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Respir Care. 2006 Sep;51(9):1042-52; discussion 1052-3.

Intensive-care-unit-acquired muscle weakness.

Author information

1
Anesthesiology Department, Harborview Medical Center, University of Washington, 325 Ninth Avenue, Seattle, WA 98104, USA. sdeem@u.washington.edu

Abstract

Neuromuscular abnormalities culminating in skeletal-muscle weakness occur very commonly in critically ill patients. Intensive-care-unit (ICU) acquired neuromuscular abnormalities are typically divided into 2 discrete classes: polyneuropathy and myopathy. However, it is likely that these 2 entities commonly coexist, with myopathy being the most common cause of weakness. Major risk factors for ICU-acquired neuromuscular abnormalities include sepsis, corticosteroid administration, and hyperglycemia, with other associated factors including neuromuscular blockade and increasing severity of illness. The pathogenesis of these disorders is not well defined, but probably involves inflammatory injury of nerve and/or muscle that is potentiated by functional denervation and corticosteroids. ICU-acquired neuromuscular abnormalities are associated with multiple adverse outcomes, including higher mortality, prolonged duration of mechanical ventilation, and increased length of stay. The only intervention proven to reduce the incidence of ICU-acquired neuromuscular abnormalities is intensive insulin therapy. Additional research is necessary to better delineate the causes and pathogenesis of these disorders and to identify potential preventive and therapeutic strategies. In addition, consensus guidelines for its classification and diagnosis are needed.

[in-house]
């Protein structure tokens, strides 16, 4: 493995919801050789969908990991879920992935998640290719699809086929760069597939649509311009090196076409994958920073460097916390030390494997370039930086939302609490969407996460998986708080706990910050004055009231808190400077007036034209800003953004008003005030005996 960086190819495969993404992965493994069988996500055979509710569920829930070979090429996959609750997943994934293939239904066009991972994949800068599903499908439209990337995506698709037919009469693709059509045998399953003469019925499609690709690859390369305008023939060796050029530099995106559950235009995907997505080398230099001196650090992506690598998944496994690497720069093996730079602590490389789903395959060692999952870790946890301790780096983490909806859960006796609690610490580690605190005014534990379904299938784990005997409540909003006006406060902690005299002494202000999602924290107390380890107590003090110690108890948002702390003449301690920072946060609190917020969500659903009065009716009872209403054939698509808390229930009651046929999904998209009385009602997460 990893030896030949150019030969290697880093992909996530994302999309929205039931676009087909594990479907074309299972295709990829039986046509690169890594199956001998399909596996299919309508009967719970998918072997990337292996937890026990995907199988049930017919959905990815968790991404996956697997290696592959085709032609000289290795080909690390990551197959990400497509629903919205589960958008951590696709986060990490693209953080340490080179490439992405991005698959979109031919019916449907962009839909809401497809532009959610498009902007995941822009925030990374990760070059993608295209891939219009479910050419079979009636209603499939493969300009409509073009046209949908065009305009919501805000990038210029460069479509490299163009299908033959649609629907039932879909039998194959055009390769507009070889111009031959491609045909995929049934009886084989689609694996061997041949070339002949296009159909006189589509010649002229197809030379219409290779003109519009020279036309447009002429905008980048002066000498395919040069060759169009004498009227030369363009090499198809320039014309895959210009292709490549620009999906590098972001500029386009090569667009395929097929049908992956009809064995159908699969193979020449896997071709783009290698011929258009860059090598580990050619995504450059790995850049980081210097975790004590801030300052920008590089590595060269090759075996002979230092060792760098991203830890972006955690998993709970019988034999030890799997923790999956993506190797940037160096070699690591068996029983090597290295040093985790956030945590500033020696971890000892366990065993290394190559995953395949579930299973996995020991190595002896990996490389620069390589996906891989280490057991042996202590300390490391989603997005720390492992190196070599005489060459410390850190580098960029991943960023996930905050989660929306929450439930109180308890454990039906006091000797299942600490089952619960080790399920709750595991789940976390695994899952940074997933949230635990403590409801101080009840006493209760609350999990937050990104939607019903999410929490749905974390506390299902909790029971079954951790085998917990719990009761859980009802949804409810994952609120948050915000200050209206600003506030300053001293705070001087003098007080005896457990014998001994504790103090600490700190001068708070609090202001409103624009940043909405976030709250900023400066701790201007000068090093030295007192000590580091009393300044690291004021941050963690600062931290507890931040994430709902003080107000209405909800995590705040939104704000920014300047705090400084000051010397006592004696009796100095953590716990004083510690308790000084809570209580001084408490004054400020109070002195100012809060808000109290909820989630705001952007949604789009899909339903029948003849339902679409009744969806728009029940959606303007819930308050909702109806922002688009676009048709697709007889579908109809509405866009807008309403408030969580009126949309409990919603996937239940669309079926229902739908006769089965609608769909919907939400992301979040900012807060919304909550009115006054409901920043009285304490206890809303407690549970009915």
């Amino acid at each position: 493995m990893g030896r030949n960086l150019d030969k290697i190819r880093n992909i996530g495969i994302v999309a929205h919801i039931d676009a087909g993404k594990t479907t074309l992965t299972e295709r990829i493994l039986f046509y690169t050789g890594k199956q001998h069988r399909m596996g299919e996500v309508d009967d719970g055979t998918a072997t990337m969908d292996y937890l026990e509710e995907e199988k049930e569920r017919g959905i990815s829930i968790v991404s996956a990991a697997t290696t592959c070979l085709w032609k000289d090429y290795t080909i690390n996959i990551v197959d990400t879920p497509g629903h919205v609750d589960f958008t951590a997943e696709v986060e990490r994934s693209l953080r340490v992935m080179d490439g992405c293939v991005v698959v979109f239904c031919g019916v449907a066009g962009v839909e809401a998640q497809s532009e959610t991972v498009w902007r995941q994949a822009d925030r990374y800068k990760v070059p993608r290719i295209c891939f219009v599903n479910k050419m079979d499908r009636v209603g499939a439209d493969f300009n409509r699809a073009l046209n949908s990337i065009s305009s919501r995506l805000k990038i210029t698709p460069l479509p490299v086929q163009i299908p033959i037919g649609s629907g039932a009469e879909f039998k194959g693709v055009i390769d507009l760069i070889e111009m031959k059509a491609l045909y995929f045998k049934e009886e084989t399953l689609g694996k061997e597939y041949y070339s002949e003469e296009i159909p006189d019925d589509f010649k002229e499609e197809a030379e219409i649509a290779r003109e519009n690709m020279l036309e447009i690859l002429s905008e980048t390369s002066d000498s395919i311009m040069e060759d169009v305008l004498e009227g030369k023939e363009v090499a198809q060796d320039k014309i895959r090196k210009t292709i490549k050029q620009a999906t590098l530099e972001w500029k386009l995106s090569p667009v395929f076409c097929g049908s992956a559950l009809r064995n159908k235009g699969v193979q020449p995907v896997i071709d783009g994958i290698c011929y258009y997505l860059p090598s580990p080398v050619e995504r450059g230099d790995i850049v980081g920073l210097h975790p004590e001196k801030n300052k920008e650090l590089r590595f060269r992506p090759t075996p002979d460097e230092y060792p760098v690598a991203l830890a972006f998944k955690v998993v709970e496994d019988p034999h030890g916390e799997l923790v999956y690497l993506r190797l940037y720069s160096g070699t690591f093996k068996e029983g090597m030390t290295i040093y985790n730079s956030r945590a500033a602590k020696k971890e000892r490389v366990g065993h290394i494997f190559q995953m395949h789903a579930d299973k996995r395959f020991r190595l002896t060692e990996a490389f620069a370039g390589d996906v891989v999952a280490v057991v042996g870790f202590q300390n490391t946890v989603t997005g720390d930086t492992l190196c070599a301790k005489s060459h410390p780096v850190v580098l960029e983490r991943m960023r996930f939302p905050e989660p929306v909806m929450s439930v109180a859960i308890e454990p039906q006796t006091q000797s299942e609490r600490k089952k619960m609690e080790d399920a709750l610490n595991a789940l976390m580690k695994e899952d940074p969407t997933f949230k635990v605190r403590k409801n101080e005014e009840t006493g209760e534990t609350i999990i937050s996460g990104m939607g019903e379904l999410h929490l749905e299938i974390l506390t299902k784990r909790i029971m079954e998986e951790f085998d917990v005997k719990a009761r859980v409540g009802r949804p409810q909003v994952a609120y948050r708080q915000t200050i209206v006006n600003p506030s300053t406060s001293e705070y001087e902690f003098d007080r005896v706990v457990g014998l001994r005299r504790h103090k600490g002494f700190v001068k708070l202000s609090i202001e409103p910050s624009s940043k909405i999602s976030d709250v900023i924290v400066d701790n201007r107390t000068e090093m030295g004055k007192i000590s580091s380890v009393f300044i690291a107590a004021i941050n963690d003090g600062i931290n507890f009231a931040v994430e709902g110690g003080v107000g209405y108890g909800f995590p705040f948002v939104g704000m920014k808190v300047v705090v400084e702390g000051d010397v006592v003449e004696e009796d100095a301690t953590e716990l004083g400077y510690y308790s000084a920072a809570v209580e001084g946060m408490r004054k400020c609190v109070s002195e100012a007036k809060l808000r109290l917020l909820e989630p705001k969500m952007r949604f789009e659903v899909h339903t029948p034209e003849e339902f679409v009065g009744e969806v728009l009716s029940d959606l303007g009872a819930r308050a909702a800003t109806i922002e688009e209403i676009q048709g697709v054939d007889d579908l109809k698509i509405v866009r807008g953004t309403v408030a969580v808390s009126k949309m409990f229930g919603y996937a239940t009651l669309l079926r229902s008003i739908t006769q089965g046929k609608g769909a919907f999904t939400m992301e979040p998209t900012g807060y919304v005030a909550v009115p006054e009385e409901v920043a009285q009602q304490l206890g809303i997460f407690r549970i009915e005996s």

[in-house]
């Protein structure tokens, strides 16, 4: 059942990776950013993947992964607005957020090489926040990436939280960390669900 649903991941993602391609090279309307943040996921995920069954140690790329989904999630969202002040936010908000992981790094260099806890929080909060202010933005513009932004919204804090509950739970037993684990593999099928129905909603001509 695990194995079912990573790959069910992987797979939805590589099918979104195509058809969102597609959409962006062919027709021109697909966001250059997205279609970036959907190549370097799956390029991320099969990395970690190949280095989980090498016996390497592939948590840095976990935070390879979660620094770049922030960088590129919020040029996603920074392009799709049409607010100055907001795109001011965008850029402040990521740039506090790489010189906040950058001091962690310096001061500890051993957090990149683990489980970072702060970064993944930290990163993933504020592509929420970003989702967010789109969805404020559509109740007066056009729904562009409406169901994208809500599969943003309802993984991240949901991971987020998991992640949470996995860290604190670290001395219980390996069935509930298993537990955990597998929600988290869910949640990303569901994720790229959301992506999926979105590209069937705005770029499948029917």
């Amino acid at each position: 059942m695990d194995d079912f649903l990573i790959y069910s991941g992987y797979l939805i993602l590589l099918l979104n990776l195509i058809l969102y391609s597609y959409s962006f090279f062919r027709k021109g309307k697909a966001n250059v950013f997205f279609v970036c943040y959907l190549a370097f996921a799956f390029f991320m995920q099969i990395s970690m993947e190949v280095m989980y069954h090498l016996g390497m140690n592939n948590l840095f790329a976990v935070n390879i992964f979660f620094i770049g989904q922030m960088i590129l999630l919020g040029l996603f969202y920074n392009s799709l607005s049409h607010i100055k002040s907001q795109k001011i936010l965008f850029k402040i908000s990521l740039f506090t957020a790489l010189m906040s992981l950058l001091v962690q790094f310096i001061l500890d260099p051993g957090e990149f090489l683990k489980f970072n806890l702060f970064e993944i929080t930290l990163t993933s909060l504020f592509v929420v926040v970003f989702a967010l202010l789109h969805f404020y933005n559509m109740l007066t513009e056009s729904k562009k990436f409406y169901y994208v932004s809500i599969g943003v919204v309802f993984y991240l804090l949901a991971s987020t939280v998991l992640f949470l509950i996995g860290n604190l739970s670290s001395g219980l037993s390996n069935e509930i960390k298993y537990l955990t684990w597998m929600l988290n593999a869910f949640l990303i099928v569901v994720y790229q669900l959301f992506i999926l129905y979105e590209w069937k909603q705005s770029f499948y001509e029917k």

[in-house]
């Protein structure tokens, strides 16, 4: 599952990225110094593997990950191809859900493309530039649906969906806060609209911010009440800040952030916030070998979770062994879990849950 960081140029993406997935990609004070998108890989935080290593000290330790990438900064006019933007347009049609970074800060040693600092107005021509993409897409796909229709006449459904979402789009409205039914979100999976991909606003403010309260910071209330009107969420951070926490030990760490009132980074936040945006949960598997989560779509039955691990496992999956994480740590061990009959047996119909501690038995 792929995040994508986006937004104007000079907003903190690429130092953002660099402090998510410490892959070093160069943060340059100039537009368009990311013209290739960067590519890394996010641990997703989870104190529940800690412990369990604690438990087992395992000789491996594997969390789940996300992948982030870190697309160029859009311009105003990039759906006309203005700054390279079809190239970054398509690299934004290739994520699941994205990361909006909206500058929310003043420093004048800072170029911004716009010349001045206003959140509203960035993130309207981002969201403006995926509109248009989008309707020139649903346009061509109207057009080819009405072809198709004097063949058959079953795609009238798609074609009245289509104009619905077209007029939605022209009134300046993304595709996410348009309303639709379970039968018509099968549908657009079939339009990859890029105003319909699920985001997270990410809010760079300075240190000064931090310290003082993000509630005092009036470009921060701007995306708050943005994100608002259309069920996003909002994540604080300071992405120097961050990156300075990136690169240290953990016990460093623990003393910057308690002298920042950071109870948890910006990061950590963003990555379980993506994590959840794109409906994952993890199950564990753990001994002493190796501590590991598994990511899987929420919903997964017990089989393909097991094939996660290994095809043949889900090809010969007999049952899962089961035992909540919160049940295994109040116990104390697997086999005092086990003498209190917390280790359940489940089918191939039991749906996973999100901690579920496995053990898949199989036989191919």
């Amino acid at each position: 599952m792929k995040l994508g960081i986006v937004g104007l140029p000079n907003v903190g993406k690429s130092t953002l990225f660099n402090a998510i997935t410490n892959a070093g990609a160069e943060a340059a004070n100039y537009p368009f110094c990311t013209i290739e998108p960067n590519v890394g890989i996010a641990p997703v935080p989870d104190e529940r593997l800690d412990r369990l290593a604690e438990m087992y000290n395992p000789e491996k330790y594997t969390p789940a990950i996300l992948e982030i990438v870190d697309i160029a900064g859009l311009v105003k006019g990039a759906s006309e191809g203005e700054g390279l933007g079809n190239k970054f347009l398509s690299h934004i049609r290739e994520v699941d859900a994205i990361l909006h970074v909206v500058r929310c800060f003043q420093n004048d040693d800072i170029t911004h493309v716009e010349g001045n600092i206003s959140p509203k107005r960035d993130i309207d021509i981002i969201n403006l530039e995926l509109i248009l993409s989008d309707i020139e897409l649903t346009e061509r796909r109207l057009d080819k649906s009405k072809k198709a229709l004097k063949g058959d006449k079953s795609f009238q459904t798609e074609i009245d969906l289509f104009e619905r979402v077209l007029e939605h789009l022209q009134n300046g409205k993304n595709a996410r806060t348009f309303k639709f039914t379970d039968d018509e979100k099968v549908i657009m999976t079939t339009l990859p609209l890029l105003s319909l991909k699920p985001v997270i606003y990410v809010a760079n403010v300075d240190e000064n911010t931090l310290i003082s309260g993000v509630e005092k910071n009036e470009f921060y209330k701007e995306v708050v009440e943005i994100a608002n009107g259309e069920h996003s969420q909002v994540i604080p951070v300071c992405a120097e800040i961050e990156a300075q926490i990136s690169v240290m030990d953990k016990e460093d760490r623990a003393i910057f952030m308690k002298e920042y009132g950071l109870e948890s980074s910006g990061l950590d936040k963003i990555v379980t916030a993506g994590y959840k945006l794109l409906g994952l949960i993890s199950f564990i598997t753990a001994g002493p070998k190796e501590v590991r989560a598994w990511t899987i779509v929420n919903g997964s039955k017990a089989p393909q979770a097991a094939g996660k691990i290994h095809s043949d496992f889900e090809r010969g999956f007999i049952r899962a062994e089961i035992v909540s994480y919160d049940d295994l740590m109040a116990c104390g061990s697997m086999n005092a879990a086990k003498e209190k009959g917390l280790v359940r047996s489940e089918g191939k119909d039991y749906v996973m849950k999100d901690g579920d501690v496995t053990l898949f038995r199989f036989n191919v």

PMID:
16934167
[Indexed for MEDLINE]
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